The arrival of the league's most efficient ball-winner is an indication of the Blues' direction under Conte, but where does the Super Eagles captain fit in?
Many obituaries have been written for John Obi Mikel in his time at Chelsea , but with the persistence of the undead, he has clung on through a procession of challengers and coaches.
This time, it’s the lean reaper N'Golo Kante , rapacious as hell's angel, who comes bearing grim tidings. The question on everyone’s lips is: why is this time any different?
For one thing, throughout Mikel’s Stamford Bridge tenure, the club have never signed a player quite like Kante. There really haven't been many in his mould anywhere really, essentially a quicker, meaner, less static version of Claude Makelele, incidentally the player Mikel replaced in 2008.
So, back to the future then?
It does in a sense define the Nigeria international’s time in London - longevity has not impacted style, and the club are right back where they started before they waged an acrimonious war with Manchester United for the world’s hottest midfield talent a decade ago. Makelele arrived older and stayed for a shorter period, yet it is in his image that the London club have sought out a replacement, not in Mikel’s as they complete their gritty reboot of the mid-noughties.
There can be no mistaking the fact he is warmly regarded, and his time will be looked upon with fondness, but if the desire for a possession-proficient midfield anchor led to his acquisition, this reversion could be viewed as a tacit admission of failure. Whether this is a failure of strategy or of recruitment depends on what the prevailing perception of Mikel’s career is.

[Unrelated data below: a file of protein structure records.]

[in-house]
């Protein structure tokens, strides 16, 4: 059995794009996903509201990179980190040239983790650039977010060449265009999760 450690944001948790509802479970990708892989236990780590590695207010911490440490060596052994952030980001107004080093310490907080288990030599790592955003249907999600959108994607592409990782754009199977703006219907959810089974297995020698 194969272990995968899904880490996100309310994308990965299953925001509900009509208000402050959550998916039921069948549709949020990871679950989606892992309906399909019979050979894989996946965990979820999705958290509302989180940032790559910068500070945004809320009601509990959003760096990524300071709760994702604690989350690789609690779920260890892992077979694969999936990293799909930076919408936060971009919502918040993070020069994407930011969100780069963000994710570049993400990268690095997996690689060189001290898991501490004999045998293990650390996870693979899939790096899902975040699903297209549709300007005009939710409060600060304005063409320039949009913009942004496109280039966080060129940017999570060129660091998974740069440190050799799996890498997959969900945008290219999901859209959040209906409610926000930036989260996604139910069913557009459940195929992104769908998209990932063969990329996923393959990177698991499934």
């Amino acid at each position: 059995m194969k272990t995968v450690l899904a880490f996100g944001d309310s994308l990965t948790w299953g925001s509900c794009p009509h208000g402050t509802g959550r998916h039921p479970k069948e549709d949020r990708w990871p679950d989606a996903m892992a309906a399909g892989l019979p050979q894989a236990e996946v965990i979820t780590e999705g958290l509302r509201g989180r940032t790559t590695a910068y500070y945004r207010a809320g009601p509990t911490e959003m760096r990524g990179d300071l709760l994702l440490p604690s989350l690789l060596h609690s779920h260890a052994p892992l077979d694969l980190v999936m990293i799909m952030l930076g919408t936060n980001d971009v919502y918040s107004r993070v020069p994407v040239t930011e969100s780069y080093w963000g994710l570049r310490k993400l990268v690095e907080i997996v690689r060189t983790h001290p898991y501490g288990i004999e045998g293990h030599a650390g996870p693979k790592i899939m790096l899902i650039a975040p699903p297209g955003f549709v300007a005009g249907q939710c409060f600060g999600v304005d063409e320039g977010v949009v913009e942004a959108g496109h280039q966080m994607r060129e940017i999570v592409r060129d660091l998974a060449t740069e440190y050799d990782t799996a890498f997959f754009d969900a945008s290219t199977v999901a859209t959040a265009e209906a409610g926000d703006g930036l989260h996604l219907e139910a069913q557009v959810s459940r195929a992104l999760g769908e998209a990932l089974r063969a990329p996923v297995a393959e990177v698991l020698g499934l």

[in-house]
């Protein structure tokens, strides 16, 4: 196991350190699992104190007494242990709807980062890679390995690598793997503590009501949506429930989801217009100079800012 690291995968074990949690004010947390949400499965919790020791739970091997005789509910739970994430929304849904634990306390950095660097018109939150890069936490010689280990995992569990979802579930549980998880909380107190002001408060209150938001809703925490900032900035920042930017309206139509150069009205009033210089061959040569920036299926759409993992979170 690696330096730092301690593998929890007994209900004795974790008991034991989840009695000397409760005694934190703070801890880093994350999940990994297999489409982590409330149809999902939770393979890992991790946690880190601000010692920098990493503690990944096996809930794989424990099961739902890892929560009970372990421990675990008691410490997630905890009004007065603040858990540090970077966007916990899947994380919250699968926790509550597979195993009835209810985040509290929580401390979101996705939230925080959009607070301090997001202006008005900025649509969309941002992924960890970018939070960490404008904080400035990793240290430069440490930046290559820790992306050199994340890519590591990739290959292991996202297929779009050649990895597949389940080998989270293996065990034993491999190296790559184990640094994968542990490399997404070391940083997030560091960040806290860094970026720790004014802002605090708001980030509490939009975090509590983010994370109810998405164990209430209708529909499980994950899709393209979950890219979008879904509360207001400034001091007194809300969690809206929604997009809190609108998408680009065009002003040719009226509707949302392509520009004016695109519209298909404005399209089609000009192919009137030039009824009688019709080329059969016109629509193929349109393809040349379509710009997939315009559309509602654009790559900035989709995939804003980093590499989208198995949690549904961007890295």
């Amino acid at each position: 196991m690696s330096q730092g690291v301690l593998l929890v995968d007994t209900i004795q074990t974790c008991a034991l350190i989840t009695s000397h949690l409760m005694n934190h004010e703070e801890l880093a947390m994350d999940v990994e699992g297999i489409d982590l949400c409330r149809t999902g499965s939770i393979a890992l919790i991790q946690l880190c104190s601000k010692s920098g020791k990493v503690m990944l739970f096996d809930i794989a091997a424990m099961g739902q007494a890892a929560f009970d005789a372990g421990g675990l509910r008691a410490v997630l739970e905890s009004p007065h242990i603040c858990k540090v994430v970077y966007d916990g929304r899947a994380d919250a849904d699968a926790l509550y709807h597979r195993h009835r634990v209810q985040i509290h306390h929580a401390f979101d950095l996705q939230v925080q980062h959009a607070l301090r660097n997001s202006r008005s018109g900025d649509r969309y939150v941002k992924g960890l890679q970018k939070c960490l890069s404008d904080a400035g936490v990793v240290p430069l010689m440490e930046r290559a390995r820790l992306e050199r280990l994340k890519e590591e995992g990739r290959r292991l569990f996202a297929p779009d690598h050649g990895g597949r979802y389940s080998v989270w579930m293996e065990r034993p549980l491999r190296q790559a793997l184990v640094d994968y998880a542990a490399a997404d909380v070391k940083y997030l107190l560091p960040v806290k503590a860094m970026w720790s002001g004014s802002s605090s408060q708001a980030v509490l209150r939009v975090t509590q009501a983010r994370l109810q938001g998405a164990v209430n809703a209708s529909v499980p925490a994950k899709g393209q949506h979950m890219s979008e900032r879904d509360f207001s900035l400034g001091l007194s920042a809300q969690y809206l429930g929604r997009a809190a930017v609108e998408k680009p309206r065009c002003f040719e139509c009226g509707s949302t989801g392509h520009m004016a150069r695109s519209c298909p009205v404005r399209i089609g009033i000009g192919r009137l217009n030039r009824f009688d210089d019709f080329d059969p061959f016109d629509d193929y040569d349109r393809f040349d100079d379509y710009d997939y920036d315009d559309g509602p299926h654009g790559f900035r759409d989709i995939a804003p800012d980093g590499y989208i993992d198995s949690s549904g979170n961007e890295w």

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Makelele | Never truly replacedThe uniqueness and Premier League-proven excellence (something no one could say of Oriol Romeu, for example) of Kante mean he will almost certainly be first-choice. That aside, there’s little to go on. Antonio Conte is not a manager wedded to any one formation: he arrived at Juventus with a reputation for playing 4-2-4/4-4-2, then he played 4-3-3 for a while before settling for the 3-5-2 which has (somewhat unfortunately) come to be viewed as his specialty.
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Having excelled last season alongside Danny Drinkwater, a limited footballer with an exemplary range of passing and a great deal of stamina, Kante and the Super Eagles captain could forge a similar understanding: the France international tackling and putting fires out, and Mikel scooping the water out, the not-so-dynamic duo. It would also allow Conte implement his original vision of a 4-2-4.N'Golo Kante first to every crumb, looks so hungry. No, I mean that quite literally.
The other options to partner Kante are somewhat less suitable, for different reasons: Nemanja Matic, another whose arrival was supposed to run Mikel out of town, is limited in his passing and apt to wander. Ruben Loftus-Cheek is yet to convince he is ready for the big time, while Cesc Fabregas, though the best passer at the club, is lightweight defensively.
The Jos native represents a useful middle ground.
Mikel though, needs to convince Conte of his viability in this role, and his desire for the added responsibility.
The former Azzurri manager is notoriously demanding, and ruthless in his appraisal of a player’s worth. Now in his 30th year, Mikel is smack in the middle of his prime and, if he was content to be the faithful back-up option up till now, he owes it to himself to push for a starting place.Many obits written for Mikel in his time at Chelsea. The lean reaper N'Golo Kante, rapacious as hell's angel, once more brings grim tidings.